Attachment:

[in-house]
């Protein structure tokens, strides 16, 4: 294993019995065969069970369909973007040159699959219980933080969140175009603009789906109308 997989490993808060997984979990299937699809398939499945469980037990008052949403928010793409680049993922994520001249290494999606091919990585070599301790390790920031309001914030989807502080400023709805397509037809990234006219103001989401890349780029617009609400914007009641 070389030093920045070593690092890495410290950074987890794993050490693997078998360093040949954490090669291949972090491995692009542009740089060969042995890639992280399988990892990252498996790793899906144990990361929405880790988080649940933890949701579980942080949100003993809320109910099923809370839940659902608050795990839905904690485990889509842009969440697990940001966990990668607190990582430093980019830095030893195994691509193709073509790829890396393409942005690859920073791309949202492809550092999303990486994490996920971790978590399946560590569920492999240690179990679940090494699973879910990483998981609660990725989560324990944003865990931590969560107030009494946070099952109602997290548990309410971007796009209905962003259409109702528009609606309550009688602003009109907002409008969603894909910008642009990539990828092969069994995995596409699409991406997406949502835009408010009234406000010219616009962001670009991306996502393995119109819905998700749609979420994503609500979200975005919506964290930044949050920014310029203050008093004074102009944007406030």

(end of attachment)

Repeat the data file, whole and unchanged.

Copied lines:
[in-house]
């Protein structure tokens, strides 16, 4: 294993019995065969069970369909973007040159699959219980933080969140175009603009789906109308 997989490993808060997984979990299937699809398939499945469980037990008052949403928010793409680049993922994520001249290494999606091919990585070599301790390790920031309001914030989807502080400023709805397509037809990234006219103001989401890349780029617009609400914007009641 070389030093920045070593690092890495410290950074987890794993050490693997078998360093040949954490090669291949972090491995692009542009740089060969042995890639992280399988990892990252498996790793899906144990990361929405880790988080649940933890949701579980942080949100003993809320109910099923809370839940659902608050795990839905904690485990889509842009969440697990940001966990990668607190990582430093980019830095030893195994691509193709073509790829890396393409942005690859920073791309949202492809550092999303990486994490996920971790978590399946560590569920492999240690179990679940090494699973879910990483998981609660990725989560324990944003865990931590969560107030009494946070099952109602997290548990309410971007796009209905962003259409109702528009609606309550009688602003009109907002409008969603894909910008642009990539990828092969069994995995596409699409991406997406949502835009408010009234406000010219616009962001670009991306996502393995119109819905998700749609979420994503609500979200975005919506964290930044949050920014310029203050008093004074102009944007406030």